Photographs and Story by Marilyn Angel Wynn
Due to the plummeting economy, my photo trips and destinations have been put on hold. However, last June I decided to visit Anita, one of my best friends, in Southern California and to make an appointment with a doctor that she highly recommended. A planned trip always intrigues me to research the Native tribes of that particular area. Here was my opportunity to do what I enjoy most. That's to shoot pictures that show American Indian cultures. Through a Facebook friend, I made contact with Jacque Tahuka Nunez of Journeys To The Past. Jacque is a bearer of traditions of the Acjachemen Indian Nation (Indigenous people of Orange County). Little did I know about the "Hollywood style" production skills of this incredible woman.
Through phone and email conversations we scheduled a photo shoot that would involve five people to depict early village life. Jacque found a perfect location of a recreated village just outside of LA at the Santa Fe Springs Heritage Park. About 5 years ago, on a photo trip to S. Cal, I had previously photographed on this site called Tongva Village. So I knew ahead of time on what to expect. Opportunities of brush dwellings and a large pond with waterfall. Limitations of wire fences and the site being open daily to public visitors.
With Anita acting as my driver and production assistant, we headed off to meet our models and set up the photo session for that day. Like most of my Native American acquaintances when we need a variety of models, Jacque used her family pool. She would act as elder (although she looks young) in the village set-up along with her daughter-in-law and three young grandchildren. The most difficult part of the shoot was going to be the ages of the children. Two, three and a five year old who was a highly active youngster. Photographing young children is a whole lot like photographing puppies. You have to go with the flow and wait for something to happen. If you attempt to give any sort of direction then generally it's ignored. I lucked out. The children were all very patient, intrigued with using the artifacts (more like playtime than acting) and were delighted to wear historic garments (not to mention how adorable they looked).
The only thing that was a problem through the whole shoot was that I felt so overwhelmed and unprepared for all the activity going on at the same time. In one corner we had the grandmother basket weaving, in another area the little girls were climbing on the tule boat while the young woman would be dipping a gourd cup in the stream. The boy would be intrigued with the fishing net only to drop it and quit once I had the camera set up. My other dilemma was trying to use my DSLR to shoot both stills and video.Through sweat and chaos we all got through it some how. Just happy that the parents brought juice and snacks!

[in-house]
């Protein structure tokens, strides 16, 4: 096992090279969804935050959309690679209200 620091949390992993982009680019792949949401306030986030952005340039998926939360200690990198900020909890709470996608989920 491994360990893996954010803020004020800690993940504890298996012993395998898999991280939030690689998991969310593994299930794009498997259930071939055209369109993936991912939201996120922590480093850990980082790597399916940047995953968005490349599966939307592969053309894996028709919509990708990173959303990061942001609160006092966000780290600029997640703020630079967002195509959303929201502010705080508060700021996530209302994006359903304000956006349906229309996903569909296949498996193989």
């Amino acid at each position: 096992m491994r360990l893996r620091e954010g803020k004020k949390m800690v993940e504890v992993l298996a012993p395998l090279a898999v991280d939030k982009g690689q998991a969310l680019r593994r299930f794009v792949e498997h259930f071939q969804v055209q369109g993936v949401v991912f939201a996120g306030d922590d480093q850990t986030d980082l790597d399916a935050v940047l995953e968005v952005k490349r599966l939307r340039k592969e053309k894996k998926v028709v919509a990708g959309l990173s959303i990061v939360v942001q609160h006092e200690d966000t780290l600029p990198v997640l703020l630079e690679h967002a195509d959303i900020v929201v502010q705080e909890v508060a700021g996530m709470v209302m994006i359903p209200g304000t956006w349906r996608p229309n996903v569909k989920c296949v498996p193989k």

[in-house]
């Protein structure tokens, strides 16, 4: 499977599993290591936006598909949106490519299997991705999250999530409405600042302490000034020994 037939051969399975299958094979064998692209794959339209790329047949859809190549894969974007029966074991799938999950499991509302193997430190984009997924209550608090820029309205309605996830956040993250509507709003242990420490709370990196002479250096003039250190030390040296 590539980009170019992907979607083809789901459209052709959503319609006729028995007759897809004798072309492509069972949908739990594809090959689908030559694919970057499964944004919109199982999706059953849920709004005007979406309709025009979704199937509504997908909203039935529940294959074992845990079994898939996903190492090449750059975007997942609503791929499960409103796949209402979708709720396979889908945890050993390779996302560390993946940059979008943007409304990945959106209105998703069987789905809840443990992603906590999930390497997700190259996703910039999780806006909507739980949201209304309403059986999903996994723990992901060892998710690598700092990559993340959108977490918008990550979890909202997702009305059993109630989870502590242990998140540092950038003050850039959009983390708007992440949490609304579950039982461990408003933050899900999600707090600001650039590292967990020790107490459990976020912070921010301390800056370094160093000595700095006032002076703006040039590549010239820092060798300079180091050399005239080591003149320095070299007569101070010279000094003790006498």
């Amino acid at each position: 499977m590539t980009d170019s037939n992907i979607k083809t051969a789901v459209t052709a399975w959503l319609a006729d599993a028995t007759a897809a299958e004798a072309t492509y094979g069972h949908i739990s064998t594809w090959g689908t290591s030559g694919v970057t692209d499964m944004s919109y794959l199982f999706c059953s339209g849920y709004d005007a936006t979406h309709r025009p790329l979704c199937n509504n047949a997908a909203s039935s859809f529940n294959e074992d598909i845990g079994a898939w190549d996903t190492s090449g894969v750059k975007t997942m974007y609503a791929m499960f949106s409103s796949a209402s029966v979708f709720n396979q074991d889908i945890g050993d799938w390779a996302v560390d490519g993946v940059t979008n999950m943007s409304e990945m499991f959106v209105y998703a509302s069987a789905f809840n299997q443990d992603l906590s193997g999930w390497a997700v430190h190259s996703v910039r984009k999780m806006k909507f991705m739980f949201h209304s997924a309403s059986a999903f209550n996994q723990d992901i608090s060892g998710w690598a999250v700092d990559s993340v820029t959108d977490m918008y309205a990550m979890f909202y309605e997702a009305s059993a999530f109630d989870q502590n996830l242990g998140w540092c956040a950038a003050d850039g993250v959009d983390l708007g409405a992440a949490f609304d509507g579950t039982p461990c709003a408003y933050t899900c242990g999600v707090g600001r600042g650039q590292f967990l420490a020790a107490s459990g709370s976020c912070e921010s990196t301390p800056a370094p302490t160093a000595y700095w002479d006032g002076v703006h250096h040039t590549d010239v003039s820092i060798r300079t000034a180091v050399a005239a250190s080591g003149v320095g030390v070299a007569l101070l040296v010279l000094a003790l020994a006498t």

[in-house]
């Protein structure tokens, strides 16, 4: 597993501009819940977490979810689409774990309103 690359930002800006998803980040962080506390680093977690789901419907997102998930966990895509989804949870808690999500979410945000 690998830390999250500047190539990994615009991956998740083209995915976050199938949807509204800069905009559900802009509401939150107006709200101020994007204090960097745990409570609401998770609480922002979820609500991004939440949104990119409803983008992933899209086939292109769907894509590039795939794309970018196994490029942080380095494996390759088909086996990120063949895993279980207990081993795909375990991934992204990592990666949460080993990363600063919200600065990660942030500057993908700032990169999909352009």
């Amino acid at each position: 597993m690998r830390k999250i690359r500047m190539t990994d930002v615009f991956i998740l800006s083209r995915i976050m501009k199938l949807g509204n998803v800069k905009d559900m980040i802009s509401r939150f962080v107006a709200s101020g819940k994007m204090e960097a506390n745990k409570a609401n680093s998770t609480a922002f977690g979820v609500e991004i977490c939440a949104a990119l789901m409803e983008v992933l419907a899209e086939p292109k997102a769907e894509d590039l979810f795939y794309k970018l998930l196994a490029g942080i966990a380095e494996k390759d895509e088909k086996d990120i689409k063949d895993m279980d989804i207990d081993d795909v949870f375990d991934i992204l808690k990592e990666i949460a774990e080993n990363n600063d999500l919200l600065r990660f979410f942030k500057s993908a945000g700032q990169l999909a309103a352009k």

After the photo shoot, we went out for a delicious Mexican meal. Anita and I got to hear more about Jacque's inspiring passions. Dressed in her traditional shell decorated deer hide and grass woven basket hat, she travels to schools and museums giving presentations that include songs, stories and artifacts. Jacque's website is: www.journeystothepast.com
This week I got the courage to sit at the computer and start editing through the hundreds of photographs captured. After a long session narrowing the choice down to "the jewels" of the shoot, I was instantly surprised at how much we actually accomplished. The shoot turned out to be a great success! The priceless images will be a significant addition to my Nativestock Collection and for educational publishers. Already Jacque has plans to print postcards and is working on a book project that will add an assortment of these photograph's.
By using the photographic medium as my tool to bring Native cultures and traditions to the world, I feel so blessed to have captured living moments in time. Every time I press the shutter, I strongly feel that a higher power or the Creator steps in to make the picture happen. I'm only there to physically press the button.